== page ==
A Terrifying Way to Discipline Children


Happening more and more at schools across the country… kids are being arrested for minor infraction of rules,  restrained, hand cuffed,  and placed in rooms all alone.  Our ‘challenged” children are often the targets-are your kids safe from this type of treatment?  What would YOU do if  this happened to your child?

By BILL LICHTENSTEIN

IN my public school 40 years ago, teachers didn’t lay their hands on students for bad behavior. They sent them to the principal’s o  ffice. But in today’s often overcrowded and underfunded schools, where one in eight students receive help for special learning needs, the use of physical restraints and seclusion rooms has become a common way to maintain order.

It’s a dangerous development, as I know from my daughter’s experience. At the age of 5, she was kept in a seclusion room for up to an hour at a time over the course of three months, until we discovered what was happening. The trauma was severe.

According to national Department of Education data, most of the nearly 40,000 students who were restrained or isolated in seclusion rooms during the 2009-10 school year had learning, behavioral, physical or developmental needs, even though students with those issues represented just 12 percent of the student population. African-American and Hispanic students were also disproportionately isolated or restrained.

Joseph Ryan, an expert on the use of restraints who teaches at Clemson University, told me that the practice of isolating and restraining problematic children originated in schools for children with special needs. It migrated to public schools in the 1970s as federal laws mainstreamed special education students, but without the necessary oversight or staff training. “It’s a quick way to respond but it’s not effective in changing behaviors,” he said.

State laws on disciplining students vary widely, and there are no federal laws restricting these practices, although earlier this year Education Secretary Arne Duncan wrote, in a federal guide for schools, that there was “no evidence that using restraint or seclusion is effective.” He recommended evidence-based behavioral interventions and de-escalation techniques instead.

The use of restraints and seclusion has become far more routine than it should be. “They’re the last resort too often being used as the first resort,” said Jessica Butler, a lawyer in Washington who has written about seclusion in public schools.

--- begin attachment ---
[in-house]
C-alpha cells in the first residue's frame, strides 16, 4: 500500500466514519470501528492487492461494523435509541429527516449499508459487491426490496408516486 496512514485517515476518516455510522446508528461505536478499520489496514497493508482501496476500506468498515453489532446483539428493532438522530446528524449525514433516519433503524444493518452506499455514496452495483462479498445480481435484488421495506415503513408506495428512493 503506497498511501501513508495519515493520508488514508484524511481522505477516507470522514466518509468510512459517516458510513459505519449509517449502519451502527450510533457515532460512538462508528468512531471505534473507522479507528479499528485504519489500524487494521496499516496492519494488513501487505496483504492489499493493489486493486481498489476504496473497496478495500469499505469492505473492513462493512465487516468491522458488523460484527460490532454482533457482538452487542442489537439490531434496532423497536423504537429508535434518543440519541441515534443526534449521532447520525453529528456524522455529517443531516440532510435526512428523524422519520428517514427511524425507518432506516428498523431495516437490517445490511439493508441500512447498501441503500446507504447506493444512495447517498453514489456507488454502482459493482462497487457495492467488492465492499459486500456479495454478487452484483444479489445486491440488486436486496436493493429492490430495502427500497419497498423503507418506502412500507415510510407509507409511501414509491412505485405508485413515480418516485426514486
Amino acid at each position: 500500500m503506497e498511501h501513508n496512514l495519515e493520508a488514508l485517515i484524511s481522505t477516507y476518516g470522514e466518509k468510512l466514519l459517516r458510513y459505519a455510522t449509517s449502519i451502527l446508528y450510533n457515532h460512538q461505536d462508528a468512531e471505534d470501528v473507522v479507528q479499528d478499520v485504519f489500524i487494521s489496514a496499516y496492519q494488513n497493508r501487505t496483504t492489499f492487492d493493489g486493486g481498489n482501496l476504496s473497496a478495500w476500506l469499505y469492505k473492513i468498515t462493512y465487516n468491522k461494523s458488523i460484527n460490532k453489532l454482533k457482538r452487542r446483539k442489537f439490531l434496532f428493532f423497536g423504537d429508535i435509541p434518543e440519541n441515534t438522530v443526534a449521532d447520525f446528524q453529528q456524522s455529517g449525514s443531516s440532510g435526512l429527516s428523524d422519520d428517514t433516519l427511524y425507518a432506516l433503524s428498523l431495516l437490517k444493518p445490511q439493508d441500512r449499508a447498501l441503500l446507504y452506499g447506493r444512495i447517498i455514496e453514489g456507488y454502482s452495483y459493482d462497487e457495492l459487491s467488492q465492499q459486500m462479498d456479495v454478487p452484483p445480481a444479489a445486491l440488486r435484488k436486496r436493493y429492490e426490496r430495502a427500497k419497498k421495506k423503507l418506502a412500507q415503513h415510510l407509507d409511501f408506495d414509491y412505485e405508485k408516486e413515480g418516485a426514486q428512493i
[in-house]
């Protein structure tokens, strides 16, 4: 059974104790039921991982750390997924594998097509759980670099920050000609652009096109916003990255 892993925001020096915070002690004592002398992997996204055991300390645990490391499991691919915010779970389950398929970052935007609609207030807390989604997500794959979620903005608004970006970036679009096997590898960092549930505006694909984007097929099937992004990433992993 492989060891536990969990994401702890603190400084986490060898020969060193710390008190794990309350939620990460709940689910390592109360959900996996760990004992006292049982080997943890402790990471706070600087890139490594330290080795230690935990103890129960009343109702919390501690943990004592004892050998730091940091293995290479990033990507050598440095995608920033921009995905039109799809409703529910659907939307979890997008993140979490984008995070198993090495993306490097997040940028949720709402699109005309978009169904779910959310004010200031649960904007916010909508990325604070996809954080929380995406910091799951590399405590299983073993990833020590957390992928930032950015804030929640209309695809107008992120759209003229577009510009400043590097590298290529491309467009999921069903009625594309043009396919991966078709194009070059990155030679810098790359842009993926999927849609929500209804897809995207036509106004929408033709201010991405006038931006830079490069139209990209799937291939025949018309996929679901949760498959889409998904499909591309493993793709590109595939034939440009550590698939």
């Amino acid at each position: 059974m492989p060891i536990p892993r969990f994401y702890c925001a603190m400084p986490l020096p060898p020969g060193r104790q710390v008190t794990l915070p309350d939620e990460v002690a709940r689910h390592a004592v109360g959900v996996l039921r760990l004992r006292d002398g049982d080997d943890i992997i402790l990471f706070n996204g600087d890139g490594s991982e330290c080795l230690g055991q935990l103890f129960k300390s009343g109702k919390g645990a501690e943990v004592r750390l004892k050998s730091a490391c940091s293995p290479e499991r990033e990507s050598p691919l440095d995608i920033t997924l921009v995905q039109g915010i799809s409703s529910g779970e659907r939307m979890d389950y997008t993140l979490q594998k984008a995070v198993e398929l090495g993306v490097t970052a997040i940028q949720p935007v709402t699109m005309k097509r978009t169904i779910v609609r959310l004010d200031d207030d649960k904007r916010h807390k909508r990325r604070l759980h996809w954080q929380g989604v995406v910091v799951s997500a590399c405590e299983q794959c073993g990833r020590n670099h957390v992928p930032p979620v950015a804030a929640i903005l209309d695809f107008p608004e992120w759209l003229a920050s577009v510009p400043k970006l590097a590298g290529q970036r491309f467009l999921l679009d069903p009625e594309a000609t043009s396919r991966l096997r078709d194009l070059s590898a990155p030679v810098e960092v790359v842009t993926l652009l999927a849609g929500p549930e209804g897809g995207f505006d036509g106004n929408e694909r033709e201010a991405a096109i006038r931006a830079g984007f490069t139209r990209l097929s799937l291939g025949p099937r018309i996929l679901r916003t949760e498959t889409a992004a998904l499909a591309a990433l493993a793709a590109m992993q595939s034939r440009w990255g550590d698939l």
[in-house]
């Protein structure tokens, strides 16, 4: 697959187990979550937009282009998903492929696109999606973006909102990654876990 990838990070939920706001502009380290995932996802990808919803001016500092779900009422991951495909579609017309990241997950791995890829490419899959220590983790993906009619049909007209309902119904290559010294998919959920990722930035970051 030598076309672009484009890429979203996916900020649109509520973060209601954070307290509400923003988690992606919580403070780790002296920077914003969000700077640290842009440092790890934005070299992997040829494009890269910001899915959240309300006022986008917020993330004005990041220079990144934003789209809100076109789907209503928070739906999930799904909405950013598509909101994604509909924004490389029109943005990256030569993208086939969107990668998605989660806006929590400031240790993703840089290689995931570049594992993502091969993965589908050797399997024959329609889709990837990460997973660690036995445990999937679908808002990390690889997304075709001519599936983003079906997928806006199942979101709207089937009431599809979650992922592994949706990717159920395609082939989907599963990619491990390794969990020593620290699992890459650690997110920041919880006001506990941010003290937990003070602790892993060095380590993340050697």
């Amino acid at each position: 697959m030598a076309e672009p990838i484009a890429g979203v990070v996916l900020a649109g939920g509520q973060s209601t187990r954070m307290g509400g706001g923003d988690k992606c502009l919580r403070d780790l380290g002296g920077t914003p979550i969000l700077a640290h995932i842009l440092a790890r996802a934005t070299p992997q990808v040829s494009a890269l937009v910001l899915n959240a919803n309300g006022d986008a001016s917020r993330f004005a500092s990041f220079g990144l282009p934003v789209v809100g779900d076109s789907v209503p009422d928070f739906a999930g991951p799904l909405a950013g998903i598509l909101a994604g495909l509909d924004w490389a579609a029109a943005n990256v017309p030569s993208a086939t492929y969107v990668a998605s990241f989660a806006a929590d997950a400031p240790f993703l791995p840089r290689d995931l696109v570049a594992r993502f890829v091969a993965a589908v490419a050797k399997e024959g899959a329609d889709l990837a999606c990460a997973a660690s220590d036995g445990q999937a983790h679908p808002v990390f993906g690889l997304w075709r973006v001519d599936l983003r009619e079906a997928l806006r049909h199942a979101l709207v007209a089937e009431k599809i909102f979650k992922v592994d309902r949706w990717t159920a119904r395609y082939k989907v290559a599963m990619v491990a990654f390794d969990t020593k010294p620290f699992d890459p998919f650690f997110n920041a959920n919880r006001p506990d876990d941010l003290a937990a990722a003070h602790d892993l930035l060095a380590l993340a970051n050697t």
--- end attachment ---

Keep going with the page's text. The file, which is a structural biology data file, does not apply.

Among the recent instances that have attracted attention: Children in Middletown, Conn., told their parents that there was a “scream room” in their school where they could hear other children who had been locked away; last December, Sandra Baker of Harrodsburg, Ky., found her fourth-grade  son, Christopher, who had misbehaved, stuffed inside a duffel bag, its drawstrings pulled tight, and left outside his classroom. He was “thrown in the hall like trash,” she told me. And in April, Corey Foster, a 16-year-old with learning disabilities, died on a school basketball court in Yonkers, N.Y., as four staff members restrained him following a confrontation during a game. The medical examiner ruled early last month that the death was from cardiac arrest resulting from the student’s having an enlarged heart, and no charges were filed.

Continue Reading @ NY Times

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5 thoughts on “A Terrifying Way to Discipline Children

  1. “They sent them to the principal’s office.”

    That only works if the principal has sufficient authority cower students into behaving. With special needs students, their IEPs frequently prevent appropriate or (any) punishment due to concerns over their disabilities. Once kids figure this out, (around sixth grade in my experience), behavior problems have the run of the school and sending them to principal’s office only serves to give them an opportunity to disrupt many classroom’s rather than the one to which they are assigned.

    Frankly, as a former special needs student, had this discipline been implemented in the schools I attended, my GPA would have been much higher and I would have learned a lot more as the fuckwits who disrupted class and made my attendance sheer hell would have faced real consequences.

    Just remember, the kids subjected to this kind of discipline are the reason many liberals spend tens and even hundreds of thousands of dollars to live where they do.

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  2. I went to a catholic school, we got the ruler treatment… also in high school, we could get ‘swats’ in lieu of detention hours! But there were no cops on campus and were placed in rooms alone. The only time cops were called was for fights or drugs…..

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  3. Agreed.

    One thing though. In his opening line, the author states that kids back in the day, didn’t get hit by teachers and admins. Maybe at his school – but not at mine!

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